More details here; the GT Farm class is February 1!!!

East Harvest Pruning: Winter Workshop – $40
http://www.littlefruittree.com

Saturday, January 17, Oakland, 10:30 am -12:30 pm
Sunday, January 18, Berkeley, 10:30 am – 12:30 pm
Saturday, January 31, San Pablo,10:30 am – 12:30 pm
Sunday, February 1, GT Farm Oakland, 10:30 am – 12:30 pm
Sunday, February 8, Berkeley, 10:30 am – 12:30 pm

Preregistration is required.
Contact littlefruitree@gmail.com or (209) 296-5797

“I loved your workshop! The information, the clarity of your teaching style…all of it!”

Timed pruning offers a simple and revolutionary approach to fruit tree care: winter prune for shape and summer prune to keep trees small and easy. This hands-on class teaches the simple logic of pruning. You’ll learn the benefits of creating short trees, how to engage in the pruning conversation, make aesthetic decisions, and trust your judgment. The class includes information about seasonal fruit tree routines and pest and disease control with ample time for questions.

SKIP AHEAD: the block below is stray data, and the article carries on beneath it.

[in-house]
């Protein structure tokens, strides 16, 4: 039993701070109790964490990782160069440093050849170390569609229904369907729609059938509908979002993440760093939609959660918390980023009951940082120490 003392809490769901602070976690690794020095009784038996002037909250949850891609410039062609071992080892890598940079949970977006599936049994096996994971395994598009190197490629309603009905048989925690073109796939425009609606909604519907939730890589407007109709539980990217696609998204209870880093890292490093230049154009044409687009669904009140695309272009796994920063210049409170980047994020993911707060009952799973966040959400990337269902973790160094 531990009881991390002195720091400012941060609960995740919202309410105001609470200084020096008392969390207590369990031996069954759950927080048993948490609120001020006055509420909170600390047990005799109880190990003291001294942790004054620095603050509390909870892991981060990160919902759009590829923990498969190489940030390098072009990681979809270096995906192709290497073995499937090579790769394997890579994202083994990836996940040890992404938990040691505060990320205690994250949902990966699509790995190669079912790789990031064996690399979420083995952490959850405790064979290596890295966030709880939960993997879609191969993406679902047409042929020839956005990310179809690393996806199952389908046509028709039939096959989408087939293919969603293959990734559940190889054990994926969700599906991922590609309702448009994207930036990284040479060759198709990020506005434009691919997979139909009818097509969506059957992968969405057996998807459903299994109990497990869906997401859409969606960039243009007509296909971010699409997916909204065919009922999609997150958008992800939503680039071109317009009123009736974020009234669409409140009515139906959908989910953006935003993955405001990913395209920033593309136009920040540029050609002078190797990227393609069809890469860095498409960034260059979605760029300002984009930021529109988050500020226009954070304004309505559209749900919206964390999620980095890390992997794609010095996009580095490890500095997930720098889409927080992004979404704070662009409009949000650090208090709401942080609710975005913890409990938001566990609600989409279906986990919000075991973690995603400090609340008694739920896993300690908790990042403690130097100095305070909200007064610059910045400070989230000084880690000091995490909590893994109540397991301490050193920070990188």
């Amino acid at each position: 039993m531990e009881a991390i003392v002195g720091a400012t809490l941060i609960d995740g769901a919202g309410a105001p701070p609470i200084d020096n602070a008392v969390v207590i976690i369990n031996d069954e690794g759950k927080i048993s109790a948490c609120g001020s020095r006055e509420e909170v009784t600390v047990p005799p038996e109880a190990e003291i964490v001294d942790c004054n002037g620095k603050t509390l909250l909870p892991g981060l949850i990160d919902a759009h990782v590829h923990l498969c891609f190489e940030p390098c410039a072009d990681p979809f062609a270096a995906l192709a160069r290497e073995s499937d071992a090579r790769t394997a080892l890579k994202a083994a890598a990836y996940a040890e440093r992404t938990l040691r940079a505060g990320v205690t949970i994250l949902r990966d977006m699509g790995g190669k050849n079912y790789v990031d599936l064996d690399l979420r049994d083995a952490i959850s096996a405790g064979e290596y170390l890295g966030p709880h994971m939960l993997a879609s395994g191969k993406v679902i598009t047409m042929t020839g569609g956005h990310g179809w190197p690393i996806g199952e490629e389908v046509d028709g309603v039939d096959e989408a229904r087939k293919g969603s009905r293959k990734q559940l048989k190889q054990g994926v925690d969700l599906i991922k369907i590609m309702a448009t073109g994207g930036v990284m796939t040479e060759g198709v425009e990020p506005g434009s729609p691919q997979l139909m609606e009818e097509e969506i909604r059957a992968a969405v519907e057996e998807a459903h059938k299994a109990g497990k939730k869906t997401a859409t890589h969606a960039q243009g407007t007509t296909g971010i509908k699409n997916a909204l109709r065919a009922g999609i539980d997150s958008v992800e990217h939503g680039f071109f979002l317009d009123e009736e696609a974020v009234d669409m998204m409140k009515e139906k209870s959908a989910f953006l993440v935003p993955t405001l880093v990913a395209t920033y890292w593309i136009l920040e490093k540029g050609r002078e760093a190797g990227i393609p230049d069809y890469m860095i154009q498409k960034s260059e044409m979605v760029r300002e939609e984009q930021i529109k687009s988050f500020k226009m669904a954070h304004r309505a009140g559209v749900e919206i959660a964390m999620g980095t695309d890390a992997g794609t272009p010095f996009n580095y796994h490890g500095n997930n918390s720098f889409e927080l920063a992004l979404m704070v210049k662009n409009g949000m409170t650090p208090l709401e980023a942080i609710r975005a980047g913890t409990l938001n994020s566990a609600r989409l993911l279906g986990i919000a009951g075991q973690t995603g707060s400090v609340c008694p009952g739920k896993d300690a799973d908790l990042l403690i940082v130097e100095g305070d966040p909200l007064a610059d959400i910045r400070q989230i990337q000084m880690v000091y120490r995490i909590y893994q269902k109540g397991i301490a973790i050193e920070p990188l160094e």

Instructor Ann Ralph’s book, Grow a Little Fruit Tree, about using pruning to fruit trees at people-appropriate heights, is newly available from Storey Publishing. She managed the fruit tree department at Berkeley Horticultural Nursery for ten years.